The day Freddie Aughtry-Lindsay’s father died of cancer, the young boy was barely 14 years old. He was hardly equipped to handle the raw emotion and difficulties he and his family were about to face without its paternal rock.
His grieving mother pulled the young player aside.
“Freddie, don’t slow down,” she said. “Your daddy wouldn’t want you to.”
She took Aughtry-Lindsay to football practice, and he played in a youth football game that weekend, which he and his mom believed would have been his dad’s desire, since he was heavily involved in his son’s athletics career, serving as his baseball, basketball and football coach.
Aughtry-Lindsay went on to become a standout player Andrews High School in High Point, North Carolina, a place that has sent many of its best football players to NC State.
For four years under head coach Chuck Amato, Aughtry-Lindsay didn’t slow down. He played all three linebacker positions, always making sure to spend an extra 30 minutes a day watching game films and an hour studying the playbook.
“I wanted to know what every person on the field was supposed to do,” he said.
Aughtry-Lindsay also spent more hours than any other student-athlete at the time volunteering for community services and projects, whether it was through Big Brother and Big Sister or going to elementary schools to read to young fans. He still has the trophy from Assistant Director for Student-Athlete Engagement/Leadership Tonya Washington to prove it.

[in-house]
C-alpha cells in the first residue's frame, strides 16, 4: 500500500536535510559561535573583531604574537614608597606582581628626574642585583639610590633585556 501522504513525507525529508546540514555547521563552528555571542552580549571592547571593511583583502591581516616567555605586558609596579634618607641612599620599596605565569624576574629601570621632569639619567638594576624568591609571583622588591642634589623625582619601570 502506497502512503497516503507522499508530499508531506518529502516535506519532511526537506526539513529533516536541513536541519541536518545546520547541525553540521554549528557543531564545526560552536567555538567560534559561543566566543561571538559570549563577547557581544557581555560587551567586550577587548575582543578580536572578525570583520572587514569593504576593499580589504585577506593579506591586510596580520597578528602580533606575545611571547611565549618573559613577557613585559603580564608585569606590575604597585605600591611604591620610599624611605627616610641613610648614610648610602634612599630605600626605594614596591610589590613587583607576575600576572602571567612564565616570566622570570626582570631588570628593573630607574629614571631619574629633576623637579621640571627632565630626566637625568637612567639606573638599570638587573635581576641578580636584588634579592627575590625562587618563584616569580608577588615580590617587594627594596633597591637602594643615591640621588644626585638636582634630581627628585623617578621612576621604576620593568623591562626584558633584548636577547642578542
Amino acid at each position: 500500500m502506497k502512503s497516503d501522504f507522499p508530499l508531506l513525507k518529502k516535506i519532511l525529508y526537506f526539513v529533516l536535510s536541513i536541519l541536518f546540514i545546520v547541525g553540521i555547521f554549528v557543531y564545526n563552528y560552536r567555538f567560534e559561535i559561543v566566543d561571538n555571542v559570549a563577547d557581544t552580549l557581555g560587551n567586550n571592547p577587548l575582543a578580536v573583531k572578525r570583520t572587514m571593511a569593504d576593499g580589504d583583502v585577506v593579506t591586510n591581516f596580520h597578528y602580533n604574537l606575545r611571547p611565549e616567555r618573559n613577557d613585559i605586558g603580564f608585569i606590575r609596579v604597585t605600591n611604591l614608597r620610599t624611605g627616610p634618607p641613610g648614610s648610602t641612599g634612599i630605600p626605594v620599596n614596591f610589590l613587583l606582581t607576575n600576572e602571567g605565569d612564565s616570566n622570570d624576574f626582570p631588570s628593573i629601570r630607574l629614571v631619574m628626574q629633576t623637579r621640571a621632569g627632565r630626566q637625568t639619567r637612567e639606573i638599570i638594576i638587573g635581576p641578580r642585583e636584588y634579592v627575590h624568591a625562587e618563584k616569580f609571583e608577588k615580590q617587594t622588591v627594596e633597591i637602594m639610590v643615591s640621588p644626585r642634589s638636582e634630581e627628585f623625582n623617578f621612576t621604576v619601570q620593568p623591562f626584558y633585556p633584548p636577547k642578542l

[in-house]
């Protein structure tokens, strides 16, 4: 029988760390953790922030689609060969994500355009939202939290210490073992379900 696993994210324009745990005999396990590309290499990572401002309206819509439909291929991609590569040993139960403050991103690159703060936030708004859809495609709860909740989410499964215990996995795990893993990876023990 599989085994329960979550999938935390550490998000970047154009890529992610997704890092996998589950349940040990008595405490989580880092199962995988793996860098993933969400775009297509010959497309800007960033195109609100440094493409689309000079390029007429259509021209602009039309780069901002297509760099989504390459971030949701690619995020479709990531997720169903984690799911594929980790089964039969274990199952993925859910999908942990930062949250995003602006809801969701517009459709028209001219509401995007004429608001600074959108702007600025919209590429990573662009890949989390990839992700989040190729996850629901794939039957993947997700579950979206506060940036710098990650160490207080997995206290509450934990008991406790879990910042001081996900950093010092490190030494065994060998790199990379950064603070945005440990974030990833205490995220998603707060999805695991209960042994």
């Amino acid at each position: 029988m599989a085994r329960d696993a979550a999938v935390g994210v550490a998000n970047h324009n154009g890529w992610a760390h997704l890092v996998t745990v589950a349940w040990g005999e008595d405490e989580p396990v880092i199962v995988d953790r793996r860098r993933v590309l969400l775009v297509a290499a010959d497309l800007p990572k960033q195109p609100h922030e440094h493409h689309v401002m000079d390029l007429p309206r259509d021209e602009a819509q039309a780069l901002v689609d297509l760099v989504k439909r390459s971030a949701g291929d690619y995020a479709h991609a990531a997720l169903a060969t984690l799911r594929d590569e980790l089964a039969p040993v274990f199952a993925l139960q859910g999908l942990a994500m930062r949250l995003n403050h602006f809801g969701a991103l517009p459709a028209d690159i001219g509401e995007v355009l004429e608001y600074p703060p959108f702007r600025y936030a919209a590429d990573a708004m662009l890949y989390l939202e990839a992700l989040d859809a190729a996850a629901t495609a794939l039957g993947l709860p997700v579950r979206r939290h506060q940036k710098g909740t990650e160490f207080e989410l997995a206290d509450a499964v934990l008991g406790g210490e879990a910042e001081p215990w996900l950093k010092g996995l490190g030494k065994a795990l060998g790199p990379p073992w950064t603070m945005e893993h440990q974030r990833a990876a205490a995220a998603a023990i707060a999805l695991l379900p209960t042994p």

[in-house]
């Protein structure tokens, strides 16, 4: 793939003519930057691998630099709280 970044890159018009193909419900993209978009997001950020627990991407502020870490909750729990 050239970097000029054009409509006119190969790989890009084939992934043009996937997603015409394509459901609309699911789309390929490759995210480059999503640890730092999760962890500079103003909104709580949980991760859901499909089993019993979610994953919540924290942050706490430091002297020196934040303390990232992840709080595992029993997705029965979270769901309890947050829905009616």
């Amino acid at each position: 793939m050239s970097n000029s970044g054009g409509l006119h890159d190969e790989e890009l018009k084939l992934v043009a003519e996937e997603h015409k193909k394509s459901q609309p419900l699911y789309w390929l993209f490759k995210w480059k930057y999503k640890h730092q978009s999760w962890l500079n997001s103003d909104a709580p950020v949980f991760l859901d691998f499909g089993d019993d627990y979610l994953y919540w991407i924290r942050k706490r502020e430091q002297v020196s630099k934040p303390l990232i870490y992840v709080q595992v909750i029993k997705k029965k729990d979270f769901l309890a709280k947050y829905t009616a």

What many people remember most about Aughtry-Lindsay’s NC State football career was the time he did something no other Wolfpack defensive player ever done before or since.
On Oct. 11, 2003, “Dash” made the run of a lifetime, intercepting a pass from Connecticut quarterback Dan Orlovsky and rambling 56-yards down the field for a touchdown that gave the Wolfpack a stunning 31-24 victory at Carter-Finley Stadium.
He scored with just 5 seconds remaining on the clock, giving the Wolfpack the closest thing to a walk-off touchdown since Danny Peebles made his famous catch against South Carolina at Carter-Finley Stadium on Nov. 1, 1986 after the game clock had expired.
Having scored earlier in the game on a 46-yard fumble return following teammate Pat Thomas’ strip-sack of UConn’s Orlovsky, Aughtry-Lindsay became the first Wolfpack player in program history to score via an interception and a fumble recovery in a single season, much less the same game.
It is a game that Aughtry-Lindsay, now an assistant coaching the nickels on NC State’s defensive staff, remembers with clear detail while the Wolfpack prepares to play Connecticut Saturday at 7:30 p.m. at Carter-Finley Stadium.
“We had just run the same defensive stunt the play before, a double blitz with the weakside linebacker [Pat Thomas] and the safety [Andre Maddox] trailing,” Aughtry-Lindsay recalled.
“I was covering the middle of the field. On the second time, Pat gets through the line and takes out the running back, Andre gets the hit on the quarterback right as he throws the ball.
“For me, the whole play was in slow motion. I turned my eyes back to the line of scrimmage and there was the ball. I tipped it up, caught it and started running down the field.”
Aughtry-Lindsay was not exactly gifted with great speed. In fact, his teammates often ribbed him about the fact that “Dash” was about the least appropriate nickname any football player ever had.